North Bucks Branch Archive Project

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Three "new" bells

Three individual bells have been added to the archives. Two are still regularly chimed, the other was thought lost.


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Newton Longville
June 1, 1907
Bellringers' Association Annual Meeting
Dedication of Church Bells
The Bishop of Oxford on the Law of Liberty
In conjunction with the annual gathering of the North Bucks branch of the Oxford Diocesan Guild of Church Bellringers, the two new treble bells added to the Newton Longville parish church peal, a memorial gift by the Rev. C. Leslie Norris, M. A. (rector of the parish) and Mrs. Norris, were dedicated by the Right Rev. the Lord Bishop of Oxford on Saturday afternoon, June 1st. The new bells were cast by Messrs. Mears & Stainbank, of Whitechapel, and have been erected on an independent steel frame by Messrs. Webb & Bennett, of Kidlington (Oxon). They measure respectively 2 feet 3 inches and 2 feet 2 inches in diameter, and are so inscribed "in memoriam, E. H.," and "In memoriam, A. M. H" This magnificent gift of Mr. And Mrs. Norris has been the means of providing Newton Longville with a fine peal of eight bells, and their munificence is greatly appreciated not only by their parishioners but by the general body of bell ringers in North Bucks. The diameter and inscriptions of the six old bells are as follows:- Treble - Diameter2 feet 6¼ inches. "Recast by the munificence of Gilbert Flesher, Esq., who adds honour to the honour of his ancestor of A. D. 1066. 'The noble's motive is the public good.'" No. 2 - Diameter 2 feet 6½ inches. "W. & J. Taylor, Oxford. Fecit 1824." No. 3 - Diameter 2 feet 9½ inches. "W. & J. Taylor, Oxford, founders, 1824." No. 4 - Diameter 2 feet 11½ inches. No inscription. No. 5 - Diameter 3 feet 1 inch. "John Briant, Hartford. Fecit 1800." No. 6 - Diameter 3 feet 5 inches. "R. Taylor, founder, Oxford, MDCCCXXVI." In the morning, at 11.30 a peal of Stedman Triples (a variation of Thurstan's four-part) of 5040 changes was rung in 2 hours 58 minutes by the following:- R. Nichols (treble), H. Swan 2, F. Webb 3, A. Humphreys 4, Rev. C. W. O. Jenkyn (Deputy Master of the Guild) 5, H. Hopkins 6, Rev. F. E. Robinson (Master of the Guild) 7, and J. Jenkins tenor. The peal which was excellently rung, was conducted by the Rev. F. E. Robinson, a well known and practical ringer.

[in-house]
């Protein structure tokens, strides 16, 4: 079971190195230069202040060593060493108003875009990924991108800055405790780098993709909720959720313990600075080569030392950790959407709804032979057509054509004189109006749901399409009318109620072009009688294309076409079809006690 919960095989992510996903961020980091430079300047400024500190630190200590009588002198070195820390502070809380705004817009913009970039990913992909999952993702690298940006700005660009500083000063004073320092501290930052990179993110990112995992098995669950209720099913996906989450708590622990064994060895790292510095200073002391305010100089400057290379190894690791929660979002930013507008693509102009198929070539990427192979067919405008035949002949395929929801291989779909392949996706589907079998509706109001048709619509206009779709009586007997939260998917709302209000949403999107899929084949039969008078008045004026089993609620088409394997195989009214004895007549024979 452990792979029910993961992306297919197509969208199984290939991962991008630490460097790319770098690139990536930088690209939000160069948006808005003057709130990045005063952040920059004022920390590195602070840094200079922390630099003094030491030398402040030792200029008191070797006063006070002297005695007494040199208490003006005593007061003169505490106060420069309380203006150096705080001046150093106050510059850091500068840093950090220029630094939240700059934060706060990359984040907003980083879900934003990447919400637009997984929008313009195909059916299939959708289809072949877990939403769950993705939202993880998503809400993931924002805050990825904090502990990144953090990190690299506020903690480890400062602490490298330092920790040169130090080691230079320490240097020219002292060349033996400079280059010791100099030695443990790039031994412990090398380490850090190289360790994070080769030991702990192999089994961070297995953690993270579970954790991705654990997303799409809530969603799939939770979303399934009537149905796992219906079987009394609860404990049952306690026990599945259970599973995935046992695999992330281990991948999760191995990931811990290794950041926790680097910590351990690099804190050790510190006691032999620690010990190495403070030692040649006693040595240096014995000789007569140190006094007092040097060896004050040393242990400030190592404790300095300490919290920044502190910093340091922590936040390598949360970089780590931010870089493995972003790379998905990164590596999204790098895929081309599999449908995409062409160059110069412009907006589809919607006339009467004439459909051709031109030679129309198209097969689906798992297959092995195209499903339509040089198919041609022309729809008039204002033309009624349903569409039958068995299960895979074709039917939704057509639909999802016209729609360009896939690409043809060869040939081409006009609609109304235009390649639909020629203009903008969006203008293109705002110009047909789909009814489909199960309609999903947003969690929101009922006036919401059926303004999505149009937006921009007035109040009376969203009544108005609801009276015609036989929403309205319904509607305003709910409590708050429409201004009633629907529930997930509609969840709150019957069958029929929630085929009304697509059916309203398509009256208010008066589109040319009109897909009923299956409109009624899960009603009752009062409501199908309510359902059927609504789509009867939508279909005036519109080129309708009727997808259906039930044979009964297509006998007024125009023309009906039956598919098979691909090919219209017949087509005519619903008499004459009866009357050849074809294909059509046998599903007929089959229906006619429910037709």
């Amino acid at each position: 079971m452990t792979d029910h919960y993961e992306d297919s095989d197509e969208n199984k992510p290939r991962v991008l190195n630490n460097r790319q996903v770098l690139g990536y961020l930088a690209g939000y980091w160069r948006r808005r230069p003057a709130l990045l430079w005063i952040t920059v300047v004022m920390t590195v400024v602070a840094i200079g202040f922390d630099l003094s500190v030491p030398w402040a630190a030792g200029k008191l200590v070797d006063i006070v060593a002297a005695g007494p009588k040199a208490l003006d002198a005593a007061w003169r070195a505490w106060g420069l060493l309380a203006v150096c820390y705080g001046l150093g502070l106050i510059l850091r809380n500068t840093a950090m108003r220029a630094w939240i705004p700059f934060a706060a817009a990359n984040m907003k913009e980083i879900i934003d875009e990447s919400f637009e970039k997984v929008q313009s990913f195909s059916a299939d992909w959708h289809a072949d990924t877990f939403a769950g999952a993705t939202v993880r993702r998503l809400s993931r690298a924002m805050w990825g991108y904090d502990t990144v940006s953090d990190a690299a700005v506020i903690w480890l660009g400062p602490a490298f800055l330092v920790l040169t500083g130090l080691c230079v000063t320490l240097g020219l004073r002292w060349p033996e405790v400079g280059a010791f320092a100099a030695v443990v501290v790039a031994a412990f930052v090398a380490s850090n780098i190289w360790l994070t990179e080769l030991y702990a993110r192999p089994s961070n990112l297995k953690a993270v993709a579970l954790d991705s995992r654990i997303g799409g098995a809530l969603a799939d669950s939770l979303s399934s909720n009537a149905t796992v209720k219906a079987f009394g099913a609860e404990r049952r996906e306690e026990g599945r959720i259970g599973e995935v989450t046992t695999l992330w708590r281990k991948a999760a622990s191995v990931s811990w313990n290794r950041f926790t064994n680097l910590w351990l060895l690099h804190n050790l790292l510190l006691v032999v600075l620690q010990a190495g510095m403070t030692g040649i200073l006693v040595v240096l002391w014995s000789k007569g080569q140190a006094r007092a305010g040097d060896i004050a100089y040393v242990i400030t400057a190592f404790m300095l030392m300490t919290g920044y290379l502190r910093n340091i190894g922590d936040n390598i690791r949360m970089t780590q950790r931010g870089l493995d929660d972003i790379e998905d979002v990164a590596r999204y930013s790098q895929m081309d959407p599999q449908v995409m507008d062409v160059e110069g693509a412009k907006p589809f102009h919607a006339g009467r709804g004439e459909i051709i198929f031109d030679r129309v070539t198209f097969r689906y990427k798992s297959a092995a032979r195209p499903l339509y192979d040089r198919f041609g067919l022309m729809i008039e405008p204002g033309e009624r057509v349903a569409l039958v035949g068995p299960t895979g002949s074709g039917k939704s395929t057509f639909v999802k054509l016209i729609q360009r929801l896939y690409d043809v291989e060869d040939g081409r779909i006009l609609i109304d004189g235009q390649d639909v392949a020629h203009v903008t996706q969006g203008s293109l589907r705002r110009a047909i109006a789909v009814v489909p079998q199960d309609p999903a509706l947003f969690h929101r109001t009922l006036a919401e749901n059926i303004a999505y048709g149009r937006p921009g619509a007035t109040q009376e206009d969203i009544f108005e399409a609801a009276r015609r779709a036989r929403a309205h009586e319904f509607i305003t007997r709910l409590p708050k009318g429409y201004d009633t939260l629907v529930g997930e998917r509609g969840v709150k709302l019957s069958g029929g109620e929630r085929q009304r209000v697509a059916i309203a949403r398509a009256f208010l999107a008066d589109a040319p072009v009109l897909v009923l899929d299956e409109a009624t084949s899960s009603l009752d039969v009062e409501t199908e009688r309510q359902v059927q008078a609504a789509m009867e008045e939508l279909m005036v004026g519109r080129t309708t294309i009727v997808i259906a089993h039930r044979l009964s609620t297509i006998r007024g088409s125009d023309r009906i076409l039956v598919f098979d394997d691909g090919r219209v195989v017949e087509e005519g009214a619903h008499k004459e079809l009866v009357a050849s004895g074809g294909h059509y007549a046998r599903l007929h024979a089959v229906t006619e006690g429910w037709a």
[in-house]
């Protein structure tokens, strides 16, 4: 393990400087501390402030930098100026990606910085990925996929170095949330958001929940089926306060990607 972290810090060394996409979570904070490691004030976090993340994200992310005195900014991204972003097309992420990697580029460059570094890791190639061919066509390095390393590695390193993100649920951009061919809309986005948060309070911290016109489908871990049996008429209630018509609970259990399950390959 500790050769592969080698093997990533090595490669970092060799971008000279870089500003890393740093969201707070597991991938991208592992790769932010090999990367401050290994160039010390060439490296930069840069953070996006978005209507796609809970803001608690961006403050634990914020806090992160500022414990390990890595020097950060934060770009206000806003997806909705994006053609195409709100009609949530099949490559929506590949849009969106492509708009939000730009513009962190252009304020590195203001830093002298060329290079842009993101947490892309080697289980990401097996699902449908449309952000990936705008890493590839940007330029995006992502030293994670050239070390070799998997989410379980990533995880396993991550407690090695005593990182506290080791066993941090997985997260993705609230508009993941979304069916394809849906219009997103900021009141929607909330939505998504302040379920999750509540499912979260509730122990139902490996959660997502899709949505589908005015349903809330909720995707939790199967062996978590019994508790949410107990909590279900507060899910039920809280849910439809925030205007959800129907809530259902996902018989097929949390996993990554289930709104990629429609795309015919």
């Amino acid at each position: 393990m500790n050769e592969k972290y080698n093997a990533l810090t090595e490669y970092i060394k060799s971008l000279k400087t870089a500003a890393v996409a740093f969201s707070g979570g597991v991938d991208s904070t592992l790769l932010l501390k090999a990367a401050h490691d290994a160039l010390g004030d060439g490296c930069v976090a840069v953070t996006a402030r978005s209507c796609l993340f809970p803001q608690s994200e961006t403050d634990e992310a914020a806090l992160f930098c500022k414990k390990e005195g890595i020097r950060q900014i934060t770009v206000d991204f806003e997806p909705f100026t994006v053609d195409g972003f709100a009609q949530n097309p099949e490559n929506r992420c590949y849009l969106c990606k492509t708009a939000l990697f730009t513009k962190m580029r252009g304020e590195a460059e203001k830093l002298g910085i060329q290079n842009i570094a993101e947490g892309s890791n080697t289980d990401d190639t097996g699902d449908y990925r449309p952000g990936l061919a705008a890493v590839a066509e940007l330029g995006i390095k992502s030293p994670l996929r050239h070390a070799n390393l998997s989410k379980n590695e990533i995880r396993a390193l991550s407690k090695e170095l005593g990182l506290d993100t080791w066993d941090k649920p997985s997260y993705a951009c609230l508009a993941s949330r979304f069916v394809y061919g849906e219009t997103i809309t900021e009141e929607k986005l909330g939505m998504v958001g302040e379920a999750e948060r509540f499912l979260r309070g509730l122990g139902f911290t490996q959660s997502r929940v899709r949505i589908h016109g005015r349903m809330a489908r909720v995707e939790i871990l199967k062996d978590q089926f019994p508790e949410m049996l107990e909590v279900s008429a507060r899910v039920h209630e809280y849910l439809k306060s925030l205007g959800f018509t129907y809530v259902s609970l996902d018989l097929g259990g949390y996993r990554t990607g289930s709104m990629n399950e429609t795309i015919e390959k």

The dedication service
The service for the dedication of the two new bells was fixed for 3.30 and at that hour the fine old church was filled with villagers and members of the Guild of Bellringers. The seating arrangements wee excellently carried out by Mr. Thomas Powell and Thomas Henry, the churchwardens.